Second Point.—But let us now see what were the circumstances of her happy death.
After the ascension of Jesus Christ, Mary remained on earth to attend to the propagation of the faith. Hence the disciples of Jesus had recourse to her, and she resolved their doubts, comforted them in their persecutions, and encouraged them to labor for the divine glory and for the salvation of the souls redeemed by her Son.
She, indeed, willingly remained on earth, understanding this to be the will of God for the good of the Church; but she could not but feel the pain of being far from the presence and sight of her beloved Son, who had ascended into heaven.
“Where your treasure is,” said the Redeemer, “there will your heart be also.” Where any one believes his treasure and his happiness to lie, there he always holds the love and desire of his heart fixed. If Mary then loved no other good than Jesus, he being in heaven, in heaven were all her desires.
Taulerus wrote of Mary: The cell of Mary was heaven, for being in heaven, with her affection, she made it her continual abode. Her school was eternity, for she was always detached from temporal possessions. Her teacher, divine truth, for she was always guided in her actions by the divine light. Her mirror, the Divinity, for she looked upon nothing but God, in order to conform always to the divine will. Her ornament, devotion, for she was always ready to fulfil the divine commands. Her repose, union with God, for her peace was only in uniting herself with God. In a word, the place and treasure of her heart was God alone.
The most holy Virgin consoled her loving heart during this cruel separation, by visiting, as it is narrated, the holy places of Palestine, where her Son had been in his lifetime: she often visited now the stable of Bethlehem, where her Son was born; now the workshop at Nazareth, where her Son had lived so many years poor and despised; now the garden of Gethsemane, where her Son commenced His passion: now the hall of Pilate, where he was scourged; the place where he was crowned; but more often she visited Calvary, where her Son had expired; and the holy sepulchre, where she finally had left him. And thus the most loving mother used to soothe the pains of her cruel exile.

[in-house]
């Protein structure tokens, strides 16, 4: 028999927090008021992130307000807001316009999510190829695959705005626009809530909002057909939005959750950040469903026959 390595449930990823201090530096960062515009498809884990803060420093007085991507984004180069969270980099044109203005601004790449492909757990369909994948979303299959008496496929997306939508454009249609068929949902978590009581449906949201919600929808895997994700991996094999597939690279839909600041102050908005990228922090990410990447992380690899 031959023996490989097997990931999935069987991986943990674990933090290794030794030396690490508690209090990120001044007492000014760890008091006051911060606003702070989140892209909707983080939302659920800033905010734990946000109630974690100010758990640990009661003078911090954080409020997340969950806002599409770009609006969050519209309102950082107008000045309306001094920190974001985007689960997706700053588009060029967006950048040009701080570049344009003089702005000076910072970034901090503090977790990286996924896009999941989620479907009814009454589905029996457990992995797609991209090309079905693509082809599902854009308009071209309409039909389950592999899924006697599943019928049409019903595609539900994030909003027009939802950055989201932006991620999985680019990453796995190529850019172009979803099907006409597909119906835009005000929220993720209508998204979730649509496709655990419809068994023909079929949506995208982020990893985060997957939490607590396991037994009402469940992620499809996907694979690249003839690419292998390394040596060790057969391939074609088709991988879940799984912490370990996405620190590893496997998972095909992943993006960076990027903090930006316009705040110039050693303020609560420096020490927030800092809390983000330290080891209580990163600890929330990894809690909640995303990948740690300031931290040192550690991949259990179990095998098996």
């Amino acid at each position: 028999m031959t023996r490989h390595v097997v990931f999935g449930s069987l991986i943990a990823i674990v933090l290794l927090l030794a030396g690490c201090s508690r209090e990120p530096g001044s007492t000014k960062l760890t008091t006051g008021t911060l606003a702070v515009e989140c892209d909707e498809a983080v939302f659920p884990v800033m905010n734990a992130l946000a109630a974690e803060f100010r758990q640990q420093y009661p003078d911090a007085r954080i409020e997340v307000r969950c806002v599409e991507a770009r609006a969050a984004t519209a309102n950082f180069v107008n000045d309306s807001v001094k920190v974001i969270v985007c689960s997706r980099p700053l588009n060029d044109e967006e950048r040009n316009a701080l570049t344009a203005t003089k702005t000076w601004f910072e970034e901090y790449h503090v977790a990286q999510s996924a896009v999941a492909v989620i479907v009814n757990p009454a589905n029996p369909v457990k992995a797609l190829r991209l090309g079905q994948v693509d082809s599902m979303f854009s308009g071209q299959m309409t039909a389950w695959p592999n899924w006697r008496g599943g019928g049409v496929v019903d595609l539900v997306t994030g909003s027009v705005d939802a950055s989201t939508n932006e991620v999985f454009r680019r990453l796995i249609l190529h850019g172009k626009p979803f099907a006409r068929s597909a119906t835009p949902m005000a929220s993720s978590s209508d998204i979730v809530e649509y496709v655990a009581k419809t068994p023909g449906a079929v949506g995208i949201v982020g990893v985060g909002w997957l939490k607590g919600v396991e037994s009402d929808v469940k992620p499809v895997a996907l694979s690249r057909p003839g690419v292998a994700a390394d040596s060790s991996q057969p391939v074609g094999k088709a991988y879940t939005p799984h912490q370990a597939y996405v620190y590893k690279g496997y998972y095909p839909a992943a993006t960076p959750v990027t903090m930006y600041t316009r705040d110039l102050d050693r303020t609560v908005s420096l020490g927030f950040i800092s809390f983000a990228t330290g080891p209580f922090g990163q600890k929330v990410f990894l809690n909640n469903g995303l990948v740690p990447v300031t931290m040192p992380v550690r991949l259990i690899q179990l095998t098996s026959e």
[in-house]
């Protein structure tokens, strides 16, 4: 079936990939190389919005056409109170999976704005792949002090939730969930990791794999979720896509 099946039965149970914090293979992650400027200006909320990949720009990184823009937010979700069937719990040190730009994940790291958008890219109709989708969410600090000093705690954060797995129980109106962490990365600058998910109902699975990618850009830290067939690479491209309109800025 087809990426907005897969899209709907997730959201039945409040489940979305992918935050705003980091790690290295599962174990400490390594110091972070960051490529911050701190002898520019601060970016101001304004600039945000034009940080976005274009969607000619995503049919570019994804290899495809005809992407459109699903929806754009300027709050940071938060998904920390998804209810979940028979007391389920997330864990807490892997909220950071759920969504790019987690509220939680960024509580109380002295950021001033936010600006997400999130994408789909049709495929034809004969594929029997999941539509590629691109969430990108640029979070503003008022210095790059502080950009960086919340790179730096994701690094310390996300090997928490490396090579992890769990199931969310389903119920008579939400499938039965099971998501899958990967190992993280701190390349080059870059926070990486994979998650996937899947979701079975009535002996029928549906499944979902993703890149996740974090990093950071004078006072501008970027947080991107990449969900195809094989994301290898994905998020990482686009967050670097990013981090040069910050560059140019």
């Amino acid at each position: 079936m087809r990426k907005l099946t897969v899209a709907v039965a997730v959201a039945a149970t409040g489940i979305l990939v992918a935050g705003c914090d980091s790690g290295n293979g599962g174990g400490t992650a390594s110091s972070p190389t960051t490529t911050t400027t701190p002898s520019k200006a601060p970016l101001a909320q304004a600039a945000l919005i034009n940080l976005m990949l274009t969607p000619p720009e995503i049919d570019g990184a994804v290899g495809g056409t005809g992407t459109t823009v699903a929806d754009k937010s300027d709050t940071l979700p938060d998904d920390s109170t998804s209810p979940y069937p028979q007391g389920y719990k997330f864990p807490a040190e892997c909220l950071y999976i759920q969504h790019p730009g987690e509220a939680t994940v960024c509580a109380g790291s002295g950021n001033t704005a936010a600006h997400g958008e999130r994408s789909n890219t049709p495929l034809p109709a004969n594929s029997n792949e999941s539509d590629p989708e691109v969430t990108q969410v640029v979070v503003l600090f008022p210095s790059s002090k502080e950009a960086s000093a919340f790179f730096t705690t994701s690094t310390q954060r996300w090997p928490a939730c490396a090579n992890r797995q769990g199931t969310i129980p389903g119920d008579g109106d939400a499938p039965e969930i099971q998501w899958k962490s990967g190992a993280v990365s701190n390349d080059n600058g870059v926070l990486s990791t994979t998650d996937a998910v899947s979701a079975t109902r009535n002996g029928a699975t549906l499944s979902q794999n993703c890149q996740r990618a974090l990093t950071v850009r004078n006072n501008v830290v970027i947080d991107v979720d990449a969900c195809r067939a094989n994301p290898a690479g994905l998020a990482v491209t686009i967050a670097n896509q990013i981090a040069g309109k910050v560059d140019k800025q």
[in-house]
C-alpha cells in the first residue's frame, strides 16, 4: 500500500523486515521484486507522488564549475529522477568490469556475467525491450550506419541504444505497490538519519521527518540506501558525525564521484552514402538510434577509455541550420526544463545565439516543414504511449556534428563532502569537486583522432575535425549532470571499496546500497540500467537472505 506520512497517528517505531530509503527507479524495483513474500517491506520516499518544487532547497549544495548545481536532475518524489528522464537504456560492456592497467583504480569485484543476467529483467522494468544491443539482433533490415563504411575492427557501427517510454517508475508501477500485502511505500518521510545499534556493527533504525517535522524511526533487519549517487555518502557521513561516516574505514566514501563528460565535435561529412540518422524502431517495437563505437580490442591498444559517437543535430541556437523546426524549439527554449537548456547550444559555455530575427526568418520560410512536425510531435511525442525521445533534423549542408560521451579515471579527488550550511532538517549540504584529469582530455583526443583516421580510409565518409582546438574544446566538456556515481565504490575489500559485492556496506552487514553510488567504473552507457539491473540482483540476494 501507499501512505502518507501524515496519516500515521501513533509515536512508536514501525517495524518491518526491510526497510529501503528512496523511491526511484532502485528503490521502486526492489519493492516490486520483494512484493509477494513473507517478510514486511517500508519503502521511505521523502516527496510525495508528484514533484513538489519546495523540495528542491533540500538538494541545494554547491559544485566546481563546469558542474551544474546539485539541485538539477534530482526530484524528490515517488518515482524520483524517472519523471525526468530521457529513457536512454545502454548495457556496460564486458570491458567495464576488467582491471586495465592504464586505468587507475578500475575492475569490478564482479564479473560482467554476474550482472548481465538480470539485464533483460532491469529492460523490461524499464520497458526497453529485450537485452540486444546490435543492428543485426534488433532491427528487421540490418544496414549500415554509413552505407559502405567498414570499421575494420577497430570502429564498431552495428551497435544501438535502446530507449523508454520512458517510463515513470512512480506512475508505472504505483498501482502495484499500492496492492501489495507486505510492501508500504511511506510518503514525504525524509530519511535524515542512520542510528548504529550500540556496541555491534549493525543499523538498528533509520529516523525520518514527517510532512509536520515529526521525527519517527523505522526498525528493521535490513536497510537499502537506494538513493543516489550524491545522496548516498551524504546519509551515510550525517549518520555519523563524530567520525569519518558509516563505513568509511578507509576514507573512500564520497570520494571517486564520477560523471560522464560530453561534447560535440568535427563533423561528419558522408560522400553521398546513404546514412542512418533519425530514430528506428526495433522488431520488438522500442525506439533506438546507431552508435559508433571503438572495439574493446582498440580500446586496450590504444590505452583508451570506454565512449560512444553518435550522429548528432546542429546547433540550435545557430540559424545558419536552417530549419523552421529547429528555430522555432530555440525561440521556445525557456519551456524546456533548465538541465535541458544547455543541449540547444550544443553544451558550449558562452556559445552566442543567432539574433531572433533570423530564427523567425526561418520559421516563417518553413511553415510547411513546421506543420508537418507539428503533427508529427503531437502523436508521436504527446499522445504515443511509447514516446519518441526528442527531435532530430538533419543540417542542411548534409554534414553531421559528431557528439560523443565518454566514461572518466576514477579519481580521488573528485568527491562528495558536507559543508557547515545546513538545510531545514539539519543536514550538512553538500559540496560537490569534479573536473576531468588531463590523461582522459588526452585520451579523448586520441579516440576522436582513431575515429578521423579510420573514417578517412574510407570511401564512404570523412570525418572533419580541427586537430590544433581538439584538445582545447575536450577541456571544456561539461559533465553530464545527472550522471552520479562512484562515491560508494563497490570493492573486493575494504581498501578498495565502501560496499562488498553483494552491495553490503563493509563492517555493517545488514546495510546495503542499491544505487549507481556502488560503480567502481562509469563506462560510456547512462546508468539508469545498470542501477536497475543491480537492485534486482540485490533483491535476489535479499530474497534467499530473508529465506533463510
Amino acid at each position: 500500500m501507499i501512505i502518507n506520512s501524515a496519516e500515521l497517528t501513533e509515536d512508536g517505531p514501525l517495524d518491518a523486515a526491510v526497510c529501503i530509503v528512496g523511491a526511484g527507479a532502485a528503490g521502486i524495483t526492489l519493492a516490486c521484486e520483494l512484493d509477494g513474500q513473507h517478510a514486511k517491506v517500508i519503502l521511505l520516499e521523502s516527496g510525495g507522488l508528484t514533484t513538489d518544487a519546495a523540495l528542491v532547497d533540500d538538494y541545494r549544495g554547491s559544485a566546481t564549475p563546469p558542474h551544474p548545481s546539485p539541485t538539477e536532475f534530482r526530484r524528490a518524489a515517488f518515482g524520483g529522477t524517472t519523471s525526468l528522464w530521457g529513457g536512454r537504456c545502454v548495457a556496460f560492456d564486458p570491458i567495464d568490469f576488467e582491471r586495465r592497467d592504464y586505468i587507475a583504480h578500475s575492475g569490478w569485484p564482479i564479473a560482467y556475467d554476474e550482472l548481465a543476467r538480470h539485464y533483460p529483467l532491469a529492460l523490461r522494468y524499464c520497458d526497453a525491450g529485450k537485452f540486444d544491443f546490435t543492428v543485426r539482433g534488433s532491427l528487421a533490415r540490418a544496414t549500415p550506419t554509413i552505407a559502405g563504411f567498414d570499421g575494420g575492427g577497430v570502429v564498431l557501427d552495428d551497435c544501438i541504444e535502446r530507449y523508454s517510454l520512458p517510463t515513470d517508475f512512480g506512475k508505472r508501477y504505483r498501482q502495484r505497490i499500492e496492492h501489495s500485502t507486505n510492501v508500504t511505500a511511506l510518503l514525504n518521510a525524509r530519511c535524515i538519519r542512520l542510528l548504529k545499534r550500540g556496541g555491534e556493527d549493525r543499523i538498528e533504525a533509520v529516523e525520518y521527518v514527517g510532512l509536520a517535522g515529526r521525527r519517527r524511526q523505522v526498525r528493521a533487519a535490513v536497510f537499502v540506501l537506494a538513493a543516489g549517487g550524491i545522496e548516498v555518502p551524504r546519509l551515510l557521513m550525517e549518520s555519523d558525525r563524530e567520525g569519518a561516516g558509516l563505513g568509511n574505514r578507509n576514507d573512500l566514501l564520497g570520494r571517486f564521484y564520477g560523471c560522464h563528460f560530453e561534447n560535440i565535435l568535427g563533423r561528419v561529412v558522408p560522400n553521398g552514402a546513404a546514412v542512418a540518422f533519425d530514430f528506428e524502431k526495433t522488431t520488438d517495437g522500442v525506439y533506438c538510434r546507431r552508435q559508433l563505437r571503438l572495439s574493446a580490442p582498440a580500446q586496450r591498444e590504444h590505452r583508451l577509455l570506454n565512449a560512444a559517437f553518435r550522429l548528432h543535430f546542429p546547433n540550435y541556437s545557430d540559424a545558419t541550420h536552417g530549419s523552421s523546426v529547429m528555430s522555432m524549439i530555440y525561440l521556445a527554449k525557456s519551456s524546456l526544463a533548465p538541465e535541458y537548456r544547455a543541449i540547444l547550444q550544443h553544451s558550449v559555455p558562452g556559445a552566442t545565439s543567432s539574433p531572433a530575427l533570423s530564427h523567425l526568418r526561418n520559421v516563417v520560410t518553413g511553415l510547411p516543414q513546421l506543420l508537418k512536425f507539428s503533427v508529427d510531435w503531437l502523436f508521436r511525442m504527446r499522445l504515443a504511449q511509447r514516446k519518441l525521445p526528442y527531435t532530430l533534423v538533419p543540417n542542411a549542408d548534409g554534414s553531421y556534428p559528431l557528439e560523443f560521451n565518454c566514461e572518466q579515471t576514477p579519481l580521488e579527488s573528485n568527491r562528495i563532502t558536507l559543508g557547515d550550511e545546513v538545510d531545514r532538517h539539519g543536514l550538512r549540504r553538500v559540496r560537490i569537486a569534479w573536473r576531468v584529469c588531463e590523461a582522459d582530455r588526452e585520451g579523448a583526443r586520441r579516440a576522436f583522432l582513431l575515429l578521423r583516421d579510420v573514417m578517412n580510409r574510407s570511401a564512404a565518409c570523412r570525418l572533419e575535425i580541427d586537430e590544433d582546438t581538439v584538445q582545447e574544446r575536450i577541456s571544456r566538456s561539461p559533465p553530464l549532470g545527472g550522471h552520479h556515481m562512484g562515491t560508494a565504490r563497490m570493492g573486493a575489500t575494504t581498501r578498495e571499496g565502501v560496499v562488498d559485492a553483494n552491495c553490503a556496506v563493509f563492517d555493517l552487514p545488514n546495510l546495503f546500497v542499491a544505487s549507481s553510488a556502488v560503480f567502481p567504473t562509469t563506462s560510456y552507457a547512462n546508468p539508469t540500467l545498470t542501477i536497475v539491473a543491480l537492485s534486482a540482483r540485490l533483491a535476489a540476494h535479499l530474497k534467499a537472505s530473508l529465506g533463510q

But this was not enough to satisfy her heart, which could not find its perfect rest upon this earth; hence her continual sighs were ascending to her Lord, as she exclaimed with David, but with more ardent love: “Who will give me wings like a dove, and I will fly and be at rest.” Who will give me wings like a dove to fly to my God and there to find my rest? “As the hart panteth after the fountains of water, so my soul panteth after thee, oh God.” As the wounded stag pants for the fountain, so my soul, wounded by thy love, oh my God, desires and sighs for thee.
Ah, the sighs of this holy turtle-dove could not but reach the heart of her God, who loved her so much: “The voice of the turtle is heard in our land.” Wherefore not being willing to defer any longer consolation to his beloved, behold, he graciously hears her desire and calls her to his kingdom.